SIBA: A conversation with Founder Janice Kephart

This is the second part of’s conversation with Janice Kephart. Read part 1 here.

Janice Kephart is the outspoken leader and founder of the Secure Identity and Biometrics Association – SIBA for short. had a chance to sit down with Kephart to talk about the association, her work and her life outside of the security and identity sphere.

She’s been around the block in the security community and has authored significant portions of the 9/11 Commission’s staff monograph, 9/11 and Terrorist Travel, as well as many of the border-related recommendations in the 9/11 Final Report.

What Kephart says most people don’t know about her is that she’s a well-regarded poet and spoken-word musician who works with artists around the world. In fact, she’s recently been admitted into the Recording Academy of America, which means she can now be nominated and make entries for the Grammys.

“That was a really great honor that was a bucket-list item for me,” Kephart tells me. “I really want my genre of music acknowledged formally by the Academy. The music piece is a big part of my identity.”

“I work with great musicians from all over the world who do the backdrop to my poetry, which I write and perform. Sometimes they send me music and I write to the music, and sometimes I give them my vocal tracks and they write around me. Then I do the album covers, and usually most of the business side too.”

According to Kephart, her music is ranked from number 7-13 in the ambient genre on It is here where Kephart says she has been approached numerous times for collaborations.

Besides being a musician, Kephart went to Villanova Law School and has an undergraduate degree from Duke University. She recently ended as the National Security Fellow at the Center for Immigration Studies, where she was the National Security Director for five years.

Along with her work developing and heading up SIBA, she’s also a single mother to three kids.

As for her work with SIBA, Kephart says it’s a natural extension for her, having worked extensively with Congress and the Senate in the past, along with her experience drafting 9/11 recommendations.

As we’ve reported previously in, SIBA launched earlier this year with the aim to “provide proactive education, policy refinement and solutions to the complexities of balancing identity, security and protection with national security, public safety, economic strength, privacy and innovation.”  

“Since the Commission, most of the work I have done has included working on identity issues, including two years of lobbying on secure credential laws, testifying on Capitol Hill 16 times with every testimony either on or including identity issues. Just this past November, I was asked to be the lead witness on biometric based on the 60 page report I authored on the issue that answered direct questions I had been asked by Senators Jeff Sessions (R-AL) and Dianne Feinstein (D-CA) during immigration reform while I was serving as special counsel to the Senate Judiciary Committee. I take Congress seriously, and I was happy to move the ball forward on this most difficult issue.” Kephart said. “While I have an expertise in borders as well, the complexities of those issues are mirrored in the identity issues. Identity assurance is increasingly important the more remote our identity is from any variety of transactions we make as individuals, both online and off. Without good policy, thought leadership, and access to mainstream media, this industry may not emerge the economic innovators and winners it should. I founded SIBA to help make that goal a reality.”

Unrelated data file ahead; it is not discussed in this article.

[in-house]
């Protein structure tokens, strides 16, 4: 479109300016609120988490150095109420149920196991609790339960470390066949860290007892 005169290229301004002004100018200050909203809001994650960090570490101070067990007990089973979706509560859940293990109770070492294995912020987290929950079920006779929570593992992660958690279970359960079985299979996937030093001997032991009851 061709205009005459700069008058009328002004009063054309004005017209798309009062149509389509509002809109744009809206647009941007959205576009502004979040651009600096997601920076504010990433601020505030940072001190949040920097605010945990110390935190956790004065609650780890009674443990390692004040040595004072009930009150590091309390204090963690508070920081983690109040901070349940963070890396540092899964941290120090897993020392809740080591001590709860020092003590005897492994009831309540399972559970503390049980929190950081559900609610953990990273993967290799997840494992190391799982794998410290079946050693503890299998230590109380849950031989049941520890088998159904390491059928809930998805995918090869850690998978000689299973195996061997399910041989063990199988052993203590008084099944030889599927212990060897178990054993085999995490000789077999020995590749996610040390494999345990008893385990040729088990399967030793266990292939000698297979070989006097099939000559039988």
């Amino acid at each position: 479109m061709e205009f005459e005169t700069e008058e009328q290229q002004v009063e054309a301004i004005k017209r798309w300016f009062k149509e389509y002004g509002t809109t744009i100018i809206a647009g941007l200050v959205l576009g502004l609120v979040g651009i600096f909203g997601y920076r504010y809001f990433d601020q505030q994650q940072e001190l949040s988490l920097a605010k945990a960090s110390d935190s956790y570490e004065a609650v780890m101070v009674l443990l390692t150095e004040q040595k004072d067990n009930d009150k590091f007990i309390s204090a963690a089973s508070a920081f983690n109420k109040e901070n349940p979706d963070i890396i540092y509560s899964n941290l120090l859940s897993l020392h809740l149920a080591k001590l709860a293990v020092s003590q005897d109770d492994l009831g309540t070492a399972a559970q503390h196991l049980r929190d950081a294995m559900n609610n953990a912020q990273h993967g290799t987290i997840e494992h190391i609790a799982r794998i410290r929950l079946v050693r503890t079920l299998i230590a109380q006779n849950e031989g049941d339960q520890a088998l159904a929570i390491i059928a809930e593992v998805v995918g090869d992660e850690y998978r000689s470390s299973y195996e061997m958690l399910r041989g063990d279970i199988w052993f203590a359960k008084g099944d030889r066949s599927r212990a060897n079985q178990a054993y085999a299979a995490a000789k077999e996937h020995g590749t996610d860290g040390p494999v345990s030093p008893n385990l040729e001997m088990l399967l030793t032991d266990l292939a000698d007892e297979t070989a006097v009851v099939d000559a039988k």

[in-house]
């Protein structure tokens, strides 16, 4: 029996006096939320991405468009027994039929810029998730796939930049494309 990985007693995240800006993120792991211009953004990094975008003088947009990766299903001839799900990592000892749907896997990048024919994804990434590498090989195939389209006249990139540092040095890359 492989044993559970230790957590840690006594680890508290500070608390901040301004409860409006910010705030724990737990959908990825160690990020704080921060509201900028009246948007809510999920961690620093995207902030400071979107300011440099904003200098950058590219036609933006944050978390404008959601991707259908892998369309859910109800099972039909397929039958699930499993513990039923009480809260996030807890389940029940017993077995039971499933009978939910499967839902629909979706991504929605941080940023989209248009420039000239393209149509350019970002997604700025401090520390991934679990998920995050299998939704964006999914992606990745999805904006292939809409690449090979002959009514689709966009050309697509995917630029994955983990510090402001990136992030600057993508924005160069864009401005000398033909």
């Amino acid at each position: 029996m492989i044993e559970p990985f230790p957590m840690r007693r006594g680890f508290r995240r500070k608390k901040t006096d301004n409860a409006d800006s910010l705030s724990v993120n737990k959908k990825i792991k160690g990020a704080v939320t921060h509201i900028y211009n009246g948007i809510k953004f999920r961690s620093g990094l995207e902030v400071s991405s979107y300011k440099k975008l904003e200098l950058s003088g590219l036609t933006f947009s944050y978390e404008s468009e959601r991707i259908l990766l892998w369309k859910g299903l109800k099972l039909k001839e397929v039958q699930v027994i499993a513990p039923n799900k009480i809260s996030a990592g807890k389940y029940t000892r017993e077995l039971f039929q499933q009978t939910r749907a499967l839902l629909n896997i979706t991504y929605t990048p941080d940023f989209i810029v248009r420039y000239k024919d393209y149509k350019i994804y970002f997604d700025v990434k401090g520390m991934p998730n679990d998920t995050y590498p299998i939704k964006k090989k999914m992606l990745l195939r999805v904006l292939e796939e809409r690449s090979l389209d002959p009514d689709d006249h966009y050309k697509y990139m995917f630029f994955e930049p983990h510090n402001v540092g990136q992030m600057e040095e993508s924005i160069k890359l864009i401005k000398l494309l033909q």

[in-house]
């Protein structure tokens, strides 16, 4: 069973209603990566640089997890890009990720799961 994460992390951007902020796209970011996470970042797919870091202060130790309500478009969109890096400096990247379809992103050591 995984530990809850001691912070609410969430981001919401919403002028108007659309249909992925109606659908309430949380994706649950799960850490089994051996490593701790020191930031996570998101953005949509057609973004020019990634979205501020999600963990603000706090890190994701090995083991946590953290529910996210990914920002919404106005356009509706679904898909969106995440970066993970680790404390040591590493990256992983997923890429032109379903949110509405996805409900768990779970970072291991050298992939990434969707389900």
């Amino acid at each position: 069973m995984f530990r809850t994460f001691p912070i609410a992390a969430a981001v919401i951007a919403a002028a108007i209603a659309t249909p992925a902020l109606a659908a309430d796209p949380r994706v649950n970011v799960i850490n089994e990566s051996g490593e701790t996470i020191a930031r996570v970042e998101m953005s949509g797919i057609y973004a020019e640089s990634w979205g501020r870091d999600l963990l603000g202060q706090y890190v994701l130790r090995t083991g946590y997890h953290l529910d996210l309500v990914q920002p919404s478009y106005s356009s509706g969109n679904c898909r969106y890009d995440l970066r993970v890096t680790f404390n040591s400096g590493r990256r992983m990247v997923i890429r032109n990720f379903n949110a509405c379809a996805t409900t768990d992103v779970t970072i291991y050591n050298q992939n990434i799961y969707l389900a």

Kephart will testify on April 3 on Libyan visa policy before a joint hearing of the House Judiciary Subcommittee on Immigration and Border Security and the House Oversight and Government Reform Subcommittee on National Security.

According to Kephart, the four main challenges SIBA needs to tackle in 2014 are consumer misconceptions around biometric technologies; the potential roll-back of identity assurance laws or the failure to pursue identity assurance in key areas like immigration reform and healthcare; a newly emerging fight in state legislatures to ban biometrics in public schools altogether; and a misunderstanding about what capabilities, uses and benefits biometrics can offer.

You can listen to Kephart’s music at

This is the second part of’s conversation with Janice Kephart. Read part 1 here.

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